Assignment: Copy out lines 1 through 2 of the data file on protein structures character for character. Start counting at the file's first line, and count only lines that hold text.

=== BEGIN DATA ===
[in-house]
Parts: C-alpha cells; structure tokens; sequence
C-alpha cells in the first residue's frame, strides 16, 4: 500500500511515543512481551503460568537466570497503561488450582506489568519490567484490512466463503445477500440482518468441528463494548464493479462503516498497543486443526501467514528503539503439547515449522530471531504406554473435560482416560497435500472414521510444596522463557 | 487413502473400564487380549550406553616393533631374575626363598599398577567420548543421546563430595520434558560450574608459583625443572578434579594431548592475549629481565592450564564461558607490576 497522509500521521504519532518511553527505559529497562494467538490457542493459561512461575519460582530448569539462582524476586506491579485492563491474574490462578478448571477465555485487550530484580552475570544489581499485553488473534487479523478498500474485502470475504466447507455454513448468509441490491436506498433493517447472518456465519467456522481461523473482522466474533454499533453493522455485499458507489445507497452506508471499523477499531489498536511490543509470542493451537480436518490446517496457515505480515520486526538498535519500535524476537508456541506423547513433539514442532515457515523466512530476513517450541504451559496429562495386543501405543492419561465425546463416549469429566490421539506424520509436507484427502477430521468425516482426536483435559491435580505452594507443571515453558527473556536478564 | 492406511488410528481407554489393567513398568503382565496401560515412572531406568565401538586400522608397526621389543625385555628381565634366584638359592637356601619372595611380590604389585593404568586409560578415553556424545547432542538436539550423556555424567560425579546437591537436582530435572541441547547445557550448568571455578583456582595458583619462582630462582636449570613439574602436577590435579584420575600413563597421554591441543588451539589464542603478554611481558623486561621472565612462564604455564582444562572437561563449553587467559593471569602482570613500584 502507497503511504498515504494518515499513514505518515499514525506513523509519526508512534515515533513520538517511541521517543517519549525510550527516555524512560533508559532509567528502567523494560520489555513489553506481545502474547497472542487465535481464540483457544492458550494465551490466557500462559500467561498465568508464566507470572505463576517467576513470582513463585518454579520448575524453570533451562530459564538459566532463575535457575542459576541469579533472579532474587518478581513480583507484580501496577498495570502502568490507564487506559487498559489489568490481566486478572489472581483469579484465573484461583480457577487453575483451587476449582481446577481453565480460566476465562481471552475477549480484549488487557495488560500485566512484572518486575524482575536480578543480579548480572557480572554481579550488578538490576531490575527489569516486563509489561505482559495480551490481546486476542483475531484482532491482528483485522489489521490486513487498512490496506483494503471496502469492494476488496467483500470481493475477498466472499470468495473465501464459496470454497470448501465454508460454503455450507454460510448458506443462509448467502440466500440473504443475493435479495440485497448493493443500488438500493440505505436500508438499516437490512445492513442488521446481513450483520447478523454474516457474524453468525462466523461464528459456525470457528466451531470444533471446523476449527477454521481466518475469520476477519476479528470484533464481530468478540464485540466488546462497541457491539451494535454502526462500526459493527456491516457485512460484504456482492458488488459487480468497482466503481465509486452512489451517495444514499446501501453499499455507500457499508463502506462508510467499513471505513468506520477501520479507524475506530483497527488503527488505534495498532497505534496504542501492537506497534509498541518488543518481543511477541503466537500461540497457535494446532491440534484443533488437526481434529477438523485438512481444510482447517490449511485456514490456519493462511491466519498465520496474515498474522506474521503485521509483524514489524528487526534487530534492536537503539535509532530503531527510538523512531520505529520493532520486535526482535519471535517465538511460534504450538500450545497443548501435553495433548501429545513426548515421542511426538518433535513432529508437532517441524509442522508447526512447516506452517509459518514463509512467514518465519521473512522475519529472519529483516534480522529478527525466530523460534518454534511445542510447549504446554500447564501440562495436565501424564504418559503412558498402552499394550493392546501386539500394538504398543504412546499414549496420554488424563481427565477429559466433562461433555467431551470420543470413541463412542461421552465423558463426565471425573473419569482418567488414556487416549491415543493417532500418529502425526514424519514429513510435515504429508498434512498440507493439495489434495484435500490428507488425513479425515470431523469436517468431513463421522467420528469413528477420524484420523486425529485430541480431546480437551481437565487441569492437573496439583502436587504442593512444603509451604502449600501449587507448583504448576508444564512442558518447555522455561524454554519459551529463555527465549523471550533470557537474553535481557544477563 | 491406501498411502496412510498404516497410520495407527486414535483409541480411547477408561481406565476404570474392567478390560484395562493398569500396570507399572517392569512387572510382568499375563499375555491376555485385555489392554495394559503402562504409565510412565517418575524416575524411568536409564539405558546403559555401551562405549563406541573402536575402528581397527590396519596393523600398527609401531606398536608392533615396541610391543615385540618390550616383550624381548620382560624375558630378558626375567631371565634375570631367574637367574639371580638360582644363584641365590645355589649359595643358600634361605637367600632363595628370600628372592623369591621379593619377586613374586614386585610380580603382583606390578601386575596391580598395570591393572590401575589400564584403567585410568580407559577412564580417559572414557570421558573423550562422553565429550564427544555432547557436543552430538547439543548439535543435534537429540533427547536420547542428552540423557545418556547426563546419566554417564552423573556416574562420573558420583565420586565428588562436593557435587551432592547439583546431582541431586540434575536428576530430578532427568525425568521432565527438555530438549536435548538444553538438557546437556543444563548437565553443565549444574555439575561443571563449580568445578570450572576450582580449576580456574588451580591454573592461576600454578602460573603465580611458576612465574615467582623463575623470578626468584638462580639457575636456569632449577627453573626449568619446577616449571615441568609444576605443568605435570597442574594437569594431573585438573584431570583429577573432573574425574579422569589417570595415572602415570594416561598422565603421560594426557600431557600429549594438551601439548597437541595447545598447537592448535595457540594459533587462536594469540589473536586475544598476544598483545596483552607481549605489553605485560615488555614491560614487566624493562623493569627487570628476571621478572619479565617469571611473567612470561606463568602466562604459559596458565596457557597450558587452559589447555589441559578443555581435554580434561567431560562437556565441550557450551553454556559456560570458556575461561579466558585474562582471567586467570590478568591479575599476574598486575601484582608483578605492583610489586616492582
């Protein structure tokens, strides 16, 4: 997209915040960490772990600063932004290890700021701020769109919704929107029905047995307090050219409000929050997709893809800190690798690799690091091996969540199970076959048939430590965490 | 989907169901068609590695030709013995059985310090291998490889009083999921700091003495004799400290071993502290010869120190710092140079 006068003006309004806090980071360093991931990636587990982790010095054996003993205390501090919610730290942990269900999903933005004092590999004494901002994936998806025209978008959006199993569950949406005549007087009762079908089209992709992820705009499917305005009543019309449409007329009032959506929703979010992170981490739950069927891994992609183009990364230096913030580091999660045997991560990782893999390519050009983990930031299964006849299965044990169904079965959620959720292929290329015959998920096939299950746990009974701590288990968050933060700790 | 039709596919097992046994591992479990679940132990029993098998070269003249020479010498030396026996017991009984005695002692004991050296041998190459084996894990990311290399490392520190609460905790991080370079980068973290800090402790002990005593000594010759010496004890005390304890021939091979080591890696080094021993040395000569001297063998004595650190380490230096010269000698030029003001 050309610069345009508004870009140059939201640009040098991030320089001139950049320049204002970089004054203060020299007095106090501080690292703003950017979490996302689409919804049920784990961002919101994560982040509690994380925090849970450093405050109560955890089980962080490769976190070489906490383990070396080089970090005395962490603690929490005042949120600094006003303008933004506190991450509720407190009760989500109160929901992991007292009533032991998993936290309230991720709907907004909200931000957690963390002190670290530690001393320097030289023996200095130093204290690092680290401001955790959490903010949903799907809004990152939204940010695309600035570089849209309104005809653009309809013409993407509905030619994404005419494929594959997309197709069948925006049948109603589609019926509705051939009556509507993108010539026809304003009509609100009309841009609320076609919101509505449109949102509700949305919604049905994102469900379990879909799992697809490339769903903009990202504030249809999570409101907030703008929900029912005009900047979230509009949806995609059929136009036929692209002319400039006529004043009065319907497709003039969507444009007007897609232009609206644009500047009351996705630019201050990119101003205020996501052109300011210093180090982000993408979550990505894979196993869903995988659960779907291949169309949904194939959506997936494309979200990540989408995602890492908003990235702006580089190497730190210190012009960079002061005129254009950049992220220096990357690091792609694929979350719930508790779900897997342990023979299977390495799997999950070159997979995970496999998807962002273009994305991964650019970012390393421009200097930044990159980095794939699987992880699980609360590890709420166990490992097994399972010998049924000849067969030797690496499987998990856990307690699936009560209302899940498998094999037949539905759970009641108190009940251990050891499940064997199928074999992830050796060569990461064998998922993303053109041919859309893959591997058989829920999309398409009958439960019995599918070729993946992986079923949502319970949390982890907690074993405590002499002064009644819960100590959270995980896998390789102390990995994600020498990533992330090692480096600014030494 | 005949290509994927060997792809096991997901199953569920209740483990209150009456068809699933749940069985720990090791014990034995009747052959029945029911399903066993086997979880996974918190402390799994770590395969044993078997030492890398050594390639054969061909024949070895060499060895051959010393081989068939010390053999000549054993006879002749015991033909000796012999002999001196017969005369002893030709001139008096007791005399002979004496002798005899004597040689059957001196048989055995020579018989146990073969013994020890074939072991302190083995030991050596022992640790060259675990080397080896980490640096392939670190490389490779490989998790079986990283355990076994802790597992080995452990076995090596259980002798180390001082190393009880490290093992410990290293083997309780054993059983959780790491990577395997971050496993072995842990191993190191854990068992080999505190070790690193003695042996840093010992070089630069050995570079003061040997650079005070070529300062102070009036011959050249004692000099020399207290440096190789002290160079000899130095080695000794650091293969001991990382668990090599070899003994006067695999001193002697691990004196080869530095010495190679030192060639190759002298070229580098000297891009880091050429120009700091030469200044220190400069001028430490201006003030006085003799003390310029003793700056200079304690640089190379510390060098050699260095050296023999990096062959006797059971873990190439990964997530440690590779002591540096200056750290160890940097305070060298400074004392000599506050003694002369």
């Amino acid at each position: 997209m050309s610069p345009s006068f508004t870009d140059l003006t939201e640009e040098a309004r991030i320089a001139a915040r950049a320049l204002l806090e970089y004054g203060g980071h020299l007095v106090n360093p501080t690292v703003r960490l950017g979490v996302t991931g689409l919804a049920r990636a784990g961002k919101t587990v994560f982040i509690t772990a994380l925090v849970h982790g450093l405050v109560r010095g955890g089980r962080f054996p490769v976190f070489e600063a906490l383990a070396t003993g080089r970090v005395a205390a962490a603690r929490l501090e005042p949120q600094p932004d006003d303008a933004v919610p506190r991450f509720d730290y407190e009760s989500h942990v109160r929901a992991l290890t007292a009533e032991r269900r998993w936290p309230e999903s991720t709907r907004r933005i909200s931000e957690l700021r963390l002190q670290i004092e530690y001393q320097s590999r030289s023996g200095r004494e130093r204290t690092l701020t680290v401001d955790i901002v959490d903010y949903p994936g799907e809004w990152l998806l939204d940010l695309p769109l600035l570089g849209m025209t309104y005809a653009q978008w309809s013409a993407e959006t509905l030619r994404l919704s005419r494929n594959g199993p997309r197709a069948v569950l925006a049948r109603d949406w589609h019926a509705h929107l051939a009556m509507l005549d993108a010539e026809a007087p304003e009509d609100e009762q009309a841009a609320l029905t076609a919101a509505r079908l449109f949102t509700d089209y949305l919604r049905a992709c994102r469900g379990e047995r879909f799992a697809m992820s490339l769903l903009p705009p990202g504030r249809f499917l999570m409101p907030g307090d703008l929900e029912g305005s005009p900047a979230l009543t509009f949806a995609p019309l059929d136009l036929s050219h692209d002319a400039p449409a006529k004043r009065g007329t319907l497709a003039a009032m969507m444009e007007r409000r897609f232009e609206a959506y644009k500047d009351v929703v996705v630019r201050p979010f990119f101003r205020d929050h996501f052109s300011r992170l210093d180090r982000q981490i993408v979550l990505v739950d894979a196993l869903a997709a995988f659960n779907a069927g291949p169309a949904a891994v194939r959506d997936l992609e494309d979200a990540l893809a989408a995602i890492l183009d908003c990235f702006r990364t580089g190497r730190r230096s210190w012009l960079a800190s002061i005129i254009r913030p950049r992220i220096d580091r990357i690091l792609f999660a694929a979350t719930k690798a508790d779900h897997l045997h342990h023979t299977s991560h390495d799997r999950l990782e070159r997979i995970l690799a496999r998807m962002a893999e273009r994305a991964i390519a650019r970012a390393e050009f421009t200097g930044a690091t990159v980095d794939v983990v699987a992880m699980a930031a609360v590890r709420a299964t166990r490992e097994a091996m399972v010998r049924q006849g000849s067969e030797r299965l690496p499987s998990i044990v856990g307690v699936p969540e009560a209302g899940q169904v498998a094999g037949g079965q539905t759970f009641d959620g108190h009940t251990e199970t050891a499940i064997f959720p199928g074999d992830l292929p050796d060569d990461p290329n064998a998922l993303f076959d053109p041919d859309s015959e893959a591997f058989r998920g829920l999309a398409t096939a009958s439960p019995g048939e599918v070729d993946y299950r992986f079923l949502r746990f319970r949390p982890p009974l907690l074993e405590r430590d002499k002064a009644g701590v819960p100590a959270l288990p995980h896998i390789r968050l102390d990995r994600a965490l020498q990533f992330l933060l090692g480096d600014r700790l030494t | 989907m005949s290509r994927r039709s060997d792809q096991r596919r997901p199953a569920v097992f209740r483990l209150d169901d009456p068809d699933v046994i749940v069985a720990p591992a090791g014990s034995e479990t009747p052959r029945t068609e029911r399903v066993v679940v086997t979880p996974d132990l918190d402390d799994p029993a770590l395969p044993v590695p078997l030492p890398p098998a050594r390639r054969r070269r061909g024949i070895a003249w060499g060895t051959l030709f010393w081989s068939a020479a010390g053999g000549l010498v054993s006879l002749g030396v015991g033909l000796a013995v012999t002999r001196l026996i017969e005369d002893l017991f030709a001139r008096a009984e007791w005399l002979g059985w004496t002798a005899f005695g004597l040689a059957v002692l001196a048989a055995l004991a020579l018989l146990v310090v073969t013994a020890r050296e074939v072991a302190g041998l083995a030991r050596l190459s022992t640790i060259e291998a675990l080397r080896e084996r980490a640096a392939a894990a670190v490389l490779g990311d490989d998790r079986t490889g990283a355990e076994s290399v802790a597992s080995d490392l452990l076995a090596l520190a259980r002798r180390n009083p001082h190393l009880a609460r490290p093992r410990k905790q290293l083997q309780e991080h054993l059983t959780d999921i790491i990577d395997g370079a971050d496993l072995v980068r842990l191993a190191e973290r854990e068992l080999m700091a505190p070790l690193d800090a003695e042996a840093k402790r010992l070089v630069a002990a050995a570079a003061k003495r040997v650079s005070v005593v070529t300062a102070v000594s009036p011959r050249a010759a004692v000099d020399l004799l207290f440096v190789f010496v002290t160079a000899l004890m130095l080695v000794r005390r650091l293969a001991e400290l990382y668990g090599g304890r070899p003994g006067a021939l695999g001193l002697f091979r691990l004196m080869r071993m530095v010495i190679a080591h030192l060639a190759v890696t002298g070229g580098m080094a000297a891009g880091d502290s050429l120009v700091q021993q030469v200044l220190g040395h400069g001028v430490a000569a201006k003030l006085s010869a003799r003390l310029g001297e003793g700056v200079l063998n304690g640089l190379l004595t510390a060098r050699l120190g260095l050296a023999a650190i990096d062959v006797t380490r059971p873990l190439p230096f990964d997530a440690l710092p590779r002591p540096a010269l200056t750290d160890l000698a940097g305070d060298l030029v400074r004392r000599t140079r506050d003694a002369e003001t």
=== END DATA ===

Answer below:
[in-house]
Parts: C-alpha cells; structure tokens; sequence